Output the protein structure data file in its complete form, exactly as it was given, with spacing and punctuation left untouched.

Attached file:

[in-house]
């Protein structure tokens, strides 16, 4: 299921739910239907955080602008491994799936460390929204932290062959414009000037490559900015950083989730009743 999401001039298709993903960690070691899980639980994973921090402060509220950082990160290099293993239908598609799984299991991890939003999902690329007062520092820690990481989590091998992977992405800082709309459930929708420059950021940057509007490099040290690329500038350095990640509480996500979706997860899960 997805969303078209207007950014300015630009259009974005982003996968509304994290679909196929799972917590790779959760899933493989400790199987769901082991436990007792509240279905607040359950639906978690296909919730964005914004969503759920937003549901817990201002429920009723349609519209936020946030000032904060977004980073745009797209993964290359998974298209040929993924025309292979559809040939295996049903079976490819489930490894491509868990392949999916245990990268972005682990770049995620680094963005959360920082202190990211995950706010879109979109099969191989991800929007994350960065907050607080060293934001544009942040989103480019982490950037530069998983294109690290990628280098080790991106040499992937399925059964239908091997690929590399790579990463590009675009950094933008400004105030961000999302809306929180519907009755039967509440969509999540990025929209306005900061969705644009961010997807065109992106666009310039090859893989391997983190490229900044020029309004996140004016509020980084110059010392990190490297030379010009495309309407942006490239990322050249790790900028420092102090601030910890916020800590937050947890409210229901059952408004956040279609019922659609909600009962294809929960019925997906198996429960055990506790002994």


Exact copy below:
[in-house]
């Protein structure tokens, strides 16, 4: 299921739910239907955080602008491994799936460390929204932290062959414009000037490559900015950083989730009743 999401001039298709993903960690070691899980639980994973921090402060509220950082990160290099293993239908598609799984299991991890939003999902690329007062520092820690990481989590091998992977992405800082709309459930929708420059950021940057509007490099040290690329500038350095990640509480996500979706997860899960 997805969303078209207007950014300015630009259009974005982003996968509304994290679909196929799972917590790779959760899933493989400790199987769901082991436990007792509240279905607040359950639906978690296909919730964005914004969503759920937003549901817990201002429920009723349609519209936020946030000032904060977004980073745009797209993964290359998974298209040929993924025309292979559809040939295996049903079976490819489930490894491509868990392949999916245990990268972005682990770049995620680094963005959360920082202190990211995950706010879109979109099969191989991800929007994350960065907050607080060293934001544009942040989103480019982490950037530069998983294109690290990628280098080790991106040499992937399925059964239908091997690929590399790579990463590009675009950094933008400004105030961000999302809306929180519907009755039967509440969509999540990025929209306005900061969705644009961010997807065109992106666009310039090859893989391997983190490229900044020029309004996140004016509020980084110059010392990190490297030379010009495309309407942006490239990322050249790790900028420092102090601030910890916020800590937050947890409210229901059952408004956040279609019922659609909600009962294809929960019925997906198996429960055990506790002994």